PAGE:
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Gamebooks, sometimes informally called Choose You Own Adventure (CYOA) stories due to the popular series, allow readers to interact with stories by letting them guide the storyline through their choices. For example, you could be reading about an alien who is getting away onto his spaceship. From here, you could decide to either pursue the alien or let him escape. Either choice has its own set of consequences, and can alter the rest of the story line.
These stories are often considered motivating, and can lead readers to read a story multiple times to explore different possible storylines and endings. Traditionally, writing these stories and printing them could be complicated; luckily, several web tools have made this process a lot easier. Some of these tools include ChooseYourStory, CYOCYOA, inklewriter, and Twine. Each of these tools has its own pros and cons.
One idea for language learning is to design gamebooks in your students’ target language. There could be several reasons for this, such as to teach targeted vocabulary, illustrate culture, promote extensive reading, etc. If you chose to, you could follow up with students to make sure they completed the story by having them give a summary of it. You could also have them read the story again while making different choices, and then report the impact that their choices had on the outcome. Just as an example regarding culture, you could have a story about meeting natives from the target country. In one main version of the story, the student could be rude or less than sensitive to the natives; in the other version the student could be understanding and interculturally competent. These two main storylines could then be used to illustrate the effects of your actions during study abroad.
The remainder of this blog post will explore the web tool Twine a little more in depth. This tool can be downloaded onto Mac or PC computers, and presents a very straightforward interface for designing gamebooks.
Here is a screenshot of Twine, during the story-making process:
As you can see, you can enter the story that you want within boxes, and create links within the boxes to sequential boxes. Arrows let you know where the story is going, and if you have any broken links. Specific instructions about using Twine can be found in the Twine and Twee site documentation, or the blog here is also helpful.
I created an html file out of this Twine CYOA story, which you can read here to see how everything comes together.
Also, note that if you are creating a story using Twine for a right-to-left language such as Hebrew or Arabic, you can use html tags within the story to view these scripts properly (ex.<code><HTML><p DIR=”RTL” align=”right”>האיש ההוא!!!</p></HTML></code>, leaving out the code tags)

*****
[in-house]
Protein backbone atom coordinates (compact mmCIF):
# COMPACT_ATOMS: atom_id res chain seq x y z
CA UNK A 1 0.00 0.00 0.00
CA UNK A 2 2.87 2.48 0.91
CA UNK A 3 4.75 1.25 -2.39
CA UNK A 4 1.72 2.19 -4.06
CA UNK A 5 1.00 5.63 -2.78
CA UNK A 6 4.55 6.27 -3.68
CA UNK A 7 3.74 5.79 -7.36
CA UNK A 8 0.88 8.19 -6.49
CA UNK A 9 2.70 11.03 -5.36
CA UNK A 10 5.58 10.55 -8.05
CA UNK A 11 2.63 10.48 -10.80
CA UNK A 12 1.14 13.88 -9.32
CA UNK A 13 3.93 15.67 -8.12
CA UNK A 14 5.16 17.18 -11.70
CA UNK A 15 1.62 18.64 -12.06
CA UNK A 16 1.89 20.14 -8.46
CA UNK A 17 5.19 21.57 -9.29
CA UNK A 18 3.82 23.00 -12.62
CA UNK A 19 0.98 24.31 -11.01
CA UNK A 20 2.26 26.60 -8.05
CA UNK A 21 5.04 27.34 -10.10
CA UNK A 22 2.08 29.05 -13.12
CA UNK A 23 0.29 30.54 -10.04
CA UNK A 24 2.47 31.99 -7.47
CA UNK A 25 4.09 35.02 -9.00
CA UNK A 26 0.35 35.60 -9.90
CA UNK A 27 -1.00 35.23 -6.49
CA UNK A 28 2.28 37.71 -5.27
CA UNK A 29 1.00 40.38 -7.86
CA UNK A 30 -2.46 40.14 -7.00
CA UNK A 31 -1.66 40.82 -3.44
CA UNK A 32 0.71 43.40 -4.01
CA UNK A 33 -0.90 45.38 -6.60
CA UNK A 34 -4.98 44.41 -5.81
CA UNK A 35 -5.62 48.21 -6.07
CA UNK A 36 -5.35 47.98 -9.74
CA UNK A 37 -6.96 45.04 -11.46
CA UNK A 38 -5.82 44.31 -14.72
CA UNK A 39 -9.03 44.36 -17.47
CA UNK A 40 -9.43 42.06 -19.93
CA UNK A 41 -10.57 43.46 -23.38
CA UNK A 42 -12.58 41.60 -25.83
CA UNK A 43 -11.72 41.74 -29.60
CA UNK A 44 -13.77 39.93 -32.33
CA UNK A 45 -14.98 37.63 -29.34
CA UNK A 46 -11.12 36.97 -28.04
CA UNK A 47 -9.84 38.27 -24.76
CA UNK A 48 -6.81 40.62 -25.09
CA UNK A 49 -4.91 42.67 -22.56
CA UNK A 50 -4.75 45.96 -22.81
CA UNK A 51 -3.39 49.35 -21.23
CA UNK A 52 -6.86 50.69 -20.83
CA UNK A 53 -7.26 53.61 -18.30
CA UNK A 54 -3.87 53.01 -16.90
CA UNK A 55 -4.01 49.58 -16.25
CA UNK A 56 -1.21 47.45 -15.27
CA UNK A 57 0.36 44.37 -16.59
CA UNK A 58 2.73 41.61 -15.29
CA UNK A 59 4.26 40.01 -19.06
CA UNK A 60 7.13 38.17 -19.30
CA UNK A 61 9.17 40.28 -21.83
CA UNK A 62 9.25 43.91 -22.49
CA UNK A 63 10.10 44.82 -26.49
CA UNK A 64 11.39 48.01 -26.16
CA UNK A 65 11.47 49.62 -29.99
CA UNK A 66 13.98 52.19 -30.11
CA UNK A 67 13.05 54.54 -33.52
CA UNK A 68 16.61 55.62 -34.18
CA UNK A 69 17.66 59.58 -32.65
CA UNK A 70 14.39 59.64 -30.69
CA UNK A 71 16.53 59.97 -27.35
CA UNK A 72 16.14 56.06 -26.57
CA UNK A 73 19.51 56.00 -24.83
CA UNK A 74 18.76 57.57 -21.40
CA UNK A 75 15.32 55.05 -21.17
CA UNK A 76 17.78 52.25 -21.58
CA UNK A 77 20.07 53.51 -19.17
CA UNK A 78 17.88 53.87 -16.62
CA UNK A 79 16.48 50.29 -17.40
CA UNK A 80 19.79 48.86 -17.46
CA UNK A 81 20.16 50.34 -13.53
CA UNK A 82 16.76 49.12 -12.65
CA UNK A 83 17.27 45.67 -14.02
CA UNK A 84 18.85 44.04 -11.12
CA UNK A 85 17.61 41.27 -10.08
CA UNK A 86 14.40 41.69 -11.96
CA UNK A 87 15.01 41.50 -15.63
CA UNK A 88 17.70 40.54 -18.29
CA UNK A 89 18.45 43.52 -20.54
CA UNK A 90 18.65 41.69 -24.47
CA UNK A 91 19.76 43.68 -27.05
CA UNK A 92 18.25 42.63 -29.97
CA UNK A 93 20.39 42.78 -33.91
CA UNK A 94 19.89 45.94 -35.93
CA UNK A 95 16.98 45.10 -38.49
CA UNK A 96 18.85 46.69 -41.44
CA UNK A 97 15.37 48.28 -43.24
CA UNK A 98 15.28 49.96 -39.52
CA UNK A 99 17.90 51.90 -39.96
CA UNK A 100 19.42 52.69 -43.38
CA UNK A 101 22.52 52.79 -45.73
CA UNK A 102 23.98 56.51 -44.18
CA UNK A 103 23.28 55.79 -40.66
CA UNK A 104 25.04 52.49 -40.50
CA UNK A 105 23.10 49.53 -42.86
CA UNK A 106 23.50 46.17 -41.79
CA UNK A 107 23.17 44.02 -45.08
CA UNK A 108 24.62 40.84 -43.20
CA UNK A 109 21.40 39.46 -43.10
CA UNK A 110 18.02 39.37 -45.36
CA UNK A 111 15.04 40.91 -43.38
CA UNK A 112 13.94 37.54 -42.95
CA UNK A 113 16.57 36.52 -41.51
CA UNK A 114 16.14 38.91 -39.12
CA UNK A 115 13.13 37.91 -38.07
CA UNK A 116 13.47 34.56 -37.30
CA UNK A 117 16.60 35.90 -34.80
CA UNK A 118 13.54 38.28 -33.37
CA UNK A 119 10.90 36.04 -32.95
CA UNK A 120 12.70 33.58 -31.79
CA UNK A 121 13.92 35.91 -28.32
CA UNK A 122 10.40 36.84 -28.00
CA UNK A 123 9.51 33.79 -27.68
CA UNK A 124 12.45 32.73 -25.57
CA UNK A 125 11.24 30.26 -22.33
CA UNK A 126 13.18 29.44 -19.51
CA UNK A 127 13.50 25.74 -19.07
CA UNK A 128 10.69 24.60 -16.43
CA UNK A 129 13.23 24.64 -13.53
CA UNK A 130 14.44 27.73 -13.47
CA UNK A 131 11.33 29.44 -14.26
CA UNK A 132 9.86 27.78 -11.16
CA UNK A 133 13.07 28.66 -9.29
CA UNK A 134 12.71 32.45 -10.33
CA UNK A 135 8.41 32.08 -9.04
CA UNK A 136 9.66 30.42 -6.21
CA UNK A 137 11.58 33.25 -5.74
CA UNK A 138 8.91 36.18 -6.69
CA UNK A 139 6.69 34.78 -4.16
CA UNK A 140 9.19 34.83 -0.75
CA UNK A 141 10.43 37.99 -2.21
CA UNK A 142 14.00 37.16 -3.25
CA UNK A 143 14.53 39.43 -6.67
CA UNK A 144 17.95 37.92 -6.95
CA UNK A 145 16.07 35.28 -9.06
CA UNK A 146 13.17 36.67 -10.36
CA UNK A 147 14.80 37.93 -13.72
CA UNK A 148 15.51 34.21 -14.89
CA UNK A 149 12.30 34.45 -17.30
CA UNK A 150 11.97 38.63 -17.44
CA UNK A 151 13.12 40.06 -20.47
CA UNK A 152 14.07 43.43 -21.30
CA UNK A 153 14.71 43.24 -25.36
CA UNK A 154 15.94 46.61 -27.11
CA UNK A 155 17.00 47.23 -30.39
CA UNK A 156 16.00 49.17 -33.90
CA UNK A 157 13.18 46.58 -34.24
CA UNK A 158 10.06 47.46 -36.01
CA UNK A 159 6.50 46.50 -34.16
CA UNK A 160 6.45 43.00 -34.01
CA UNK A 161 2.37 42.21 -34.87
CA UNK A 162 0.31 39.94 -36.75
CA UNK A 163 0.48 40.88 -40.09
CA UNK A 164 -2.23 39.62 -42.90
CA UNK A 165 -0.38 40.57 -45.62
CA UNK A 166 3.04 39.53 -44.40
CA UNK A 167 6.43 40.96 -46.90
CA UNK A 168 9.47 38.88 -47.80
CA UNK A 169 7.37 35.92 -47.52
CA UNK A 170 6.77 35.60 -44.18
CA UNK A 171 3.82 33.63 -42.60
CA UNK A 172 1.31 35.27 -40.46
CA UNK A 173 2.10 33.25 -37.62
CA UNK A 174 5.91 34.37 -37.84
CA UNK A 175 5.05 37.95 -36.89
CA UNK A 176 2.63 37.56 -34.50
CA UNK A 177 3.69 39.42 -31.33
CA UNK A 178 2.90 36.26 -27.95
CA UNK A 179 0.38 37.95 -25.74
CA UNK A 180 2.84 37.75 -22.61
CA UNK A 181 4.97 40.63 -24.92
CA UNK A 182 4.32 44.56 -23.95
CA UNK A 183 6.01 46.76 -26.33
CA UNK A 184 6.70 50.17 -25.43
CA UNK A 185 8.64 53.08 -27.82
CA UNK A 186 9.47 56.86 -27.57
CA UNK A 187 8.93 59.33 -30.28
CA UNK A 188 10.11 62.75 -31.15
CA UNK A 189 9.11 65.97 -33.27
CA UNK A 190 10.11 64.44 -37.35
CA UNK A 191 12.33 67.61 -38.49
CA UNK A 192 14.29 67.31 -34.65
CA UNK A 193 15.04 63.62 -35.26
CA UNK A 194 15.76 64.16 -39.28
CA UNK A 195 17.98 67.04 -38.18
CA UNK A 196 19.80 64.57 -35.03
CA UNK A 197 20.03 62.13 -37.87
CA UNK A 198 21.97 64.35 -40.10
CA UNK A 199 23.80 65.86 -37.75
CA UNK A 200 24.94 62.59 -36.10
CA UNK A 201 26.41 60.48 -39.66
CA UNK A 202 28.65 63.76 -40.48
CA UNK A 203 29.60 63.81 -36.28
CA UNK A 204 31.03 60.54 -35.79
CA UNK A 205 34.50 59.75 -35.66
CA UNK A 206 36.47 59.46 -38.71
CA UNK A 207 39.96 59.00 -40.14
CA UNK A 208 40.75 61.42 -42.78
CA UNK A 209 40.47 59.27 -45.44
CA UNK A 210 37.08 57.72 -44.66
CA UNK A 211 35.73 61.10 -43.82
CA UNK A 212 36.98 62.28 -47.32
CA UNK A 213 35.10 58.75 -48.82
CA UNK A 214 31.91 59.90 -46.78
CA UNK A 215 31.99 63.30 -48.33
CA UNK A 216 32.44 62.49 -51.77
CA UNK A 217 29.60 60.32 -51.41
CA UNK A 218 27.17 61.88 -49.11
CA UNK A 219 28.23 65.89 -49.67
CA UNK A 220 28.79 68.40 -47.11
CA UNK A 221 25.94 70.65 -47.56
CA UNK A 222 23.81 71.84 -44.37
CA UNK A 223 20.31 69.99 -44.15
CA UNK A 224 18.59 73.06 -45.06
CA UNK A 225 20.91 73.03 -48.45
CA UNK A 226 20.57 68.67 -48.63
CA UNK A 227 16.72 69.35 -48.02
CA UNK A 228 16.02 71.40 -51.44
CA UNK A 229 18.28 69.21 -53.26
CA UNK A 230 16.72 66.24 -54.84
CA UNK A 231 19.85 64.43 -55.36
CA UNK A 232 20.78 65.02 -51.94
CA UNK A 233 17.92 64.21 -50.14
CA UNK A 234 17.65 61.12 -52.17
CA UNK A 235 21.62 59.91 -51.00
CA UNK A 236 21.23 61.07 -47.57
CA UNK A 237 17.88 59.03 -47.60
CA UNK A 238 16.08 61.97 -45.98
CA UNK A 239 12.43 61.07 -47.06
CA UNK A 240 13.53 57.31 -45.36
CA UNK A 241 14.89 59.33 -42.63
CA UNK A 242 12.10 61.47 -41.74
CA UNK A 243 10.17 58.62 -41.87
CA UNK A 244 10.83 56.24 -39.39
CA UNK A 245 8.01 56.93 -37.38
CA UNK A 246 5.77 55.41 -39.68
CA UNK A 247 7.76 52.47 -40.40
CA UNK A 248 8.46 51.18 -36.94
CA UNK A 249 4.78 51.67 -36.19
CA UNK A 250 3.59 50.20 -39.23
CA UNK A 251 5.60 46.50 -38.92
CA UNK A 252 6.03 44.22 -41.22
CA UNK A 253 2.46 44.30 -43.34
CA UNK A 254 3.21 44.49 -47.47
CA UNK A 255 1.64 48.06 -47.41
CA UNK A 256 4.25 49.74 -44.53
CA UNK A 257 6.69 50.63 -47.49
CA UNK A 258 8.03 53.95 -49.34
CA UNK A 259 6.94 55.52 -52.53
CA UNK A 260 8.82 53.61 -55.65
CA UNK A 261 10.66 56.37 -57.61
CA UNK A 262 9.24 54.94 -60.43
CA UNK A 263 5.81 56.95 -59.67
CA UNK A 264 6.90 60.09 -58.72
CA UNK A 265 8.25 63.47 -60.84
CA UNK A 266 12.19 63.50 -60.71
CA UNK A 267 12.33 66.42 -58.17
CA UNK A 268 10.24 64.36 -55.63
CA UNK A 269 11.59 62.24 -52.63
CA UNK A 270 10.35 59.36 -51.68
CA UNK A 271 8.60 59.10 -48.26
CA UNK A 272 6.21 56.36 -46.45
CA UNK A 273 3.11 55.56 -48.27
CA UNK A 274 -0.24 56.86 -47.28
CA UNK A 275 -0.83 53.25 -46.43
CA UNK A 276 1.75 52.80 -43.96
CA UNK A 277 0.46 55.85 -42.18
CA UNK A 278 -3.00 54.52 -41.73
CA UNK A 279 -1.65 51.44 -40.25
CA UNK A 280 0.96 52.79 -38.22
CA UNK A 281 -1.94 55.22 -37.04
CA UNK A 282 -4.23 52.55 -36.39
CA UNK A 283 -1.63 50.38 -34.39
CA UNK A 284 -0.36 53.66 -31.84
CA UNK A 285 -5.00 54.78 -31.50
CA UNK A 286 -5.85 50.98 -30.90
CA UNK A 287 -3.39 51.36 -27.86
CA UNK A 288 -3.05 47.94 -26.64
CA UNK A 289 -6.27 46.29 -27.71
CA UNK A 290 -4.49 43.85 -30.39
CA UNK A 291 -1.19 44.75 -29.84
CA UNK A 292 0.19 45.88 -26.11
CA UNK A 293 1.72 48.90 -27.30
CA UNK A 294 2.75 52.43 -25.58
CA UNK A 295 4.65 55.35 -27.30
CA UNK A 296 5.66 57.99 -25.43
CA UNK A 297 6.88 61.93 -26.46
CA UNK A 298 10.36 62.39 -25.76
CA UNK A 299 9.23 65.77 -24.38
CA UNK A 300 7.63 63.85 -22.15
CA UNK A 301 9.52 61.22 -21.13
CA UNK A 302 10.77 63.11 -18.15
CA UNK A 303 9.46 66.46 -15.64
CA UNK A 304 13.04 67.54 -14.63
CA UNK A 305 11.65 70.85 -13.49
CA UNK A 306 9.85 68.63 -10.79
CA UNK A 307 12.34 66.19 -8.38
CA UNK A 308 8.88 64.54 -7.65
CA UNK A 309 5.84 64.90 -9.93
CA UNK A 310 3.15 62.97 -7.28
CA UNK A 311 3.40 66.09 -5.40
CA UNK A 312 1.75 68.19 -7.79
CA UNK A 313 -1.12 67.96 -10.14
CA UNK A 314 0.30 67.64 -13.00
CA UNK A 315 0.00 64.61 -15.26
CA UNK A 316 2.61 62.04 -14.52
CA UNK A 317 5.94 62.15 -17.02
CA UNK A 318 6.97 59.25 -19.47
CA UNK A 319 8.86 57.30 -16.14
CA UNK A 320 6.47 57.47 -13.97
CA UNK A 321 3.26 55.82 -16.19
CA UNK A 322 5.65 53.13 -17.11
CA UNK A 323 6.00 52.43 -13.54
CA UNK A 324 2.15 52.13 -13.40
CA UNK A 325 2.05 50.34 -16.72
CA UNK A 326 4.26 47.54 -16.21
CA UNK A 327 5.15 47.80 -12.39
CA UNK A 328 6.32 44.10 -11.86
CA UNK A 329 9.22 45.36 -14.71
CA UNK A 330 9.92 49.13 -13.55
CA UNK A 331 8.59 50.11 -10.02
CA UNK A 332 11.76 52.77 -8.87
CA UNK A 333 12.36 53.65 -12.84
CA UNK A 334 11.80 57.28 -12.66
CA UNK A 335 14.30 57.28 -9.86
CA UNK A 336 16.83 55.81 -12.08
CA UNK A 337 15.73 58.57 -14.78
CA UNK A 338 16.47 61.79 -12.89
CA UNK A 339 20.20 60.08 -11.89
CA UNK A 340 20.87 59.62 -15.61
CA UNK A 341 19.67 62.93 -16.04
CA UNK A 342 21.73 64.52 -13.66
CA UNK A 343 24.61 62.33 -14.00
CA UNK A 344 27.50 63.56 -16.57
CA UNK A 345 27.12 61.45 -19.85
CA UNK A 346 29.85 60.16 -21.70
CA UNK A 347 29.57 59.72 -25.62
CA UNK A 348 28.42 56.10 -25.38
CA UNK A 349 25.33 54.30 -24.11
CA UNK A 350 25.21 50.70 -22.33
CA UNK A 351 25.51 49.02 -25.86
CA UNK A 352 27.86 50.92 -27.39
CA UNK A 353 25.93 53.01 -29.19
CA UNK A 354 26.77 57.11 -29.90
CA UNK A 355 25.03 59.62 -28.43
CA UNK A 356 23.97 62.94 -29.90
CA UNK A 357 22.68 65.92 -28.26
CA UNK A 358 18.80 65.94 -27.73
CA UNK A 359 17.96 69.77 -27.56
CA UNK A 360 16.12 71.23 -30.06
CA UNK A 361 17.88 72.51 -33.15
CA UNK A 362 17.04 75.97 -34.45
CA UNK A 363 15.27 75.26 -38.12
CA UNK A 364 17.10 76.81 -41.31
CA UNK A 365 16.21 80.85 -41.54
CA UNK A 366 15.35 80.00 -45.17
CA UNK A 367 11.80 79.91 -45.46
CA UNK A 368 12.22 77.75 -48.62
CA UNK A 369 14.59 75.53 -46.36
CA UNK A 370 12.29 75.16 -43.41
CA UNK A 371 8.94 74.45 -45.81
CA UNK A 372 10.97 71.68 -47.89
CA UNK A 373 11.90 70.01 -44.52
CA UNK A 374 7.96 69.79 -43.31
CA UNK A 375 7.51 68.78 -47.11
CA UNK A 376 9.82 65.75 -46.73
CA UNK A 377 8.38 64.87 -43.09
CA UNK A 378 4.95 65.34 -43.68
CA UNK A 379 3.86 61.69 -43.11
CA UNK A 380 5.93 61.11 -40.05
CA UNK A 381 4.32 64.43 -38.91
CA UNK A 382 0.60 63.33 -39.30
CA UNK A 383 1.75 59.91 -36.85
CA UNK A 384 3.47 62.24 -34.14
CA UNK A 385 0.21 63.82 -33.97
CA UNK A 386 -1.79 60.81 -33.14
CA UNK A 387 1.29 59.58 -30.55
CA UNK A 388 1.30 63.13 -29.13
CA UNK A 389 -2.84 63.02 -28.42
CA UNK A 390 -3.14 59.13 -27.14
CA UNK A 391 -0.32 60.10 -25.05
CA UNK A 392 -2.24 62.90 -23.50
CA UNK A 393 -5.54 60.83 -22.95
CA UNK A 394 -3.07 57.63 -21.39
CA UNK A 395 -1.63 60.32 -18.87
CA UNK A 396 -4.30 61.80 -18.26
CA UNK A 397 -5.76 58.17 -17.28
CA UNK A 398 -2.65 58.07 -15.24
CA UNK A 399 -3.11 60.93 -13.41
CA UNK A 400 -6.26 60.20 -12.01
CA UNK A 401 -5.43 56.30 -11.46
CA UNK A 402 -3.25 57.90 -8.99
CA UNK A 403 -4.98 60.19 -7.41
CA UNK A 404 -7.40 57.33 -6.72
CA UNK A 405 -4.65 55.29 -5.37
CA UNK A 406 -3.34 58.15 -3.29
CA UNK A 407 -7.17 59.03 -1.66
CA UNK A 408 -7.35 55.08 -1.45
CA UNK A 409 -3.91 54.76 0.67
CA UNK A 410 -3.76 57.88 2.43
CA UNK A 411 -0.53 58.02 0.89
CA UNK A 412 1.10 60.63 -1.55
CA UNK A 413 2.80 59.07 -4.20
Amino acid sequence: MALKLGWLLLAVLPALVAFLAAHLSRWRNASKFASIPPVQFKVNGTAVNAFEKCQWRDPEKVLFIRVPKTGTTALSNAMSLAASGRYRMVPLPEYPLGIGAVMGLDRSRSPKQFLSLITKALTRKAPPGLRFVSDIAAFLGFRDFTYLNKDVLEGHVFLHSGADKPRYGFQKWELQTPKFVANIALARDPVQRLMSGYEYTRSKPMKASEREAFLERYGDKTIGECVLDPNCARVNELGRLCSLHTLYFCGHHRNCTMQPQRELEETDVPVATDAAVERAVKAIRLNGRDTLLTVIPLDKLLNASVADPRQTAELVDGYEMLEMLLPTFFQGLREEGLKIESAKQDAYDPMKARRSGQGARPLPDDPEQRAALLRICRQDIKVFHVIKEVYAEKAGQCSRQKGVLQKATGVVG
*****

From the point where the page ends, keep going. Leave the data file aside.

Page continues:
This tool can be very easy at a certain level, but complicated on another level, so definitely look up additional helps if needed. As you may have guessed, you can also use Twine to create games if you have the technical know-how. Let me know if you have any comments or questions!
One possible way to learn more of a foreign language or culture is to listen to songs in that target language. Some language teachers play songs in classrooms with accompanying lyrics; this is also a great idea for personal language study. This blog post will present one tool for setting lyrics to display with music, for those who use iTunes. This tool, called Cover Version, is a plug-in for iTunes that can display song lyrics during song play using the iTunes visualizer. Here is a screenshot of the tool in action (you can click on the image to enlarge it):
This is a song in Hebrew that I own in iTunes, and this tool allows me to play the song and view the lyrics simultaneously (note that this picture is customized to my settings—you can also display the cover art with the lyrics, change the font, etc). I will go over the steps required to use this plug-in:
Now just hit “OK” to add the lyrics, and that is it! Now whenever you play this song, you can open the visualizer by either going to View > Show Visualizer or using a shortcut on your keyboard (command + T for Mac, or control + T for PC). Remember that you can change the preferences for how these lyrics are displayed in the visualizer. Instructions on changing these preferences can be found on the Cover Version download site.
This is just one way to display lyrics during song play, so that they are easily viewable from your computer or an overhead projector. Do you know of any other such tools, perhaps with different strengths? Do you know of any such tools with karaoke-like functionality? If so, comment below!